Refrigeration Applications for Food and Beverages

The origin of the refrigeration industry and by far its most significant application, is the preservation of food. It is known that the cooling of food effectively reduces the activity of micro-organisms and enzymes, thus retarding deterioration. In order for cooling and freezing operations to be cost effective, it is necessary to optimally design the refrigeration equipment to fit the specific requirements of the particular cooling or freezing application. Computational, statistical and analytical methods are used to study and model various aspects of food refrigeration.

Recent and Current Research

Industrial Food Refrigeration

Principal Investigator(s): Bryan Becker, Ph.D., P.E., F.ASME and Brian Fricke, Ph.D.
Funded by: University of Missouri-Kansas City
Goal: Recent projects have focused upon thermal properties of foods, transpiration, respiration, cooling and freezing times of foods using both air and liquid media, determination of heat transfer coefficients in food freezing operations, and determination of both sensible and latent heat loads during cold storage of commodities.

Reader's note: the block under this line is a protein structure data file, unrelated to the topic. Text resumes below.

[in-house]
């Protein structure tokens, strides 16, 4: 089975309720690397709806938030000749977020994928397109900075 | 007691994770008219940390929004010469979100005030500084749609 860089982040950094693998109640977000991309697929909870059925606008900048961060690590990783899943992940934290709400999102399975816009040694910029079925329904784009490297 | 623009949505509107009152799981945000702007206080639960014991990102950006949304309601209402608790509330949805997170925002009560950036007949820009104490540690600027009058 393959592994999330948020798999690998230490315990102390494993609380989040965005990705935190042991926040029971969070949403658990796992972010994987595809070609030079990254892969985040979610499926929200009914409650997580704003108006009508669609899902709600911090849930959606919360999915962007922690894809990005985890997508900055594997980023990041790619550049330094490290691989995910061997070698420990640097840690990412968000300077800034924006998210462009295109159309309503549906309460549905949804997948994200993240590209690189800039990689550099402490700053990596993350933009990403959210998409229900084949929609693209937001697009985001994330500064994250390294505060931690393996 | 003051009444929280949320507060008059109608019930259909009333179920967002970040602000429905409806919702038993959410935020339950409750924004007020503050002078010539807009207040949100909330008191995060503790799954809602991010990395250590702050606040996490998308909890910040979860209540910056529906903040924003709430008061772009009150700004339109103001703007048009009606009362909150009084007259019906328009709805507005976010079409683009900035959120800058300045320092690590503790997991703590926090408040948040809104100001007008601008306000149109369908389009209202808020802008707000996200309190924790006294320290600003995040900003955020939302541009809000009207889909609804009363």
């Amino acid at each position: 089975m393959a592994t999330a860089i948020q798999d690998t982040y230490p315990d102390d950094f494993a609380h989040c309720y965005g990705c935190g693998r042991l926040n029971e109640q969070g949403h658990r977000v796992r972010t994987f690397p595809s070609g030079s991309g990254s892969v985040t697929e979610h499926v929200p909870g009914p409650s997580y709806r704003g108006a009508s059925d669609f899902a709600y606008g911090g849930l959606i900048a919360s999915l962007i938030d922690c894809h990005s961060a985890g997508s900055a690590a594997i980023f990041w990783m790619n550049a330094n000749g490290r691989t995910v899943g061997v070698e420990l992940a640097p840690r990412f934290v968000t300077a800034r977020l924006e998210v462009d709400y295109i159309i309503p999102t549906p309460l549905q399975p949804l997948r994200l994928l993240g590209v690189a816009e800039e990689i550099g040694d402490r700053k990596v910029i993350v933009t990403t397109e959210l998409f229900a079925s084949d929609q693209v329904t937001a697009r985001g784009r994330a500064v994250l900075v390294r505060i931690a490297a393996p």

Commercial Food Refrigeration

Principal Investigator(s): Bryan Becker, Ph.D., P.E., F.ASME and Brian Fricke, Ph.D.
Funded by: University of Missouri-Kansas City
Goal: Recent projects have included an experimental comparison of open and doored refrigerated display cases for supermarkets, numerical simulation of supermarket energy consumption using whole building energy models and validation of performance standards for walk-in coolers and freezers.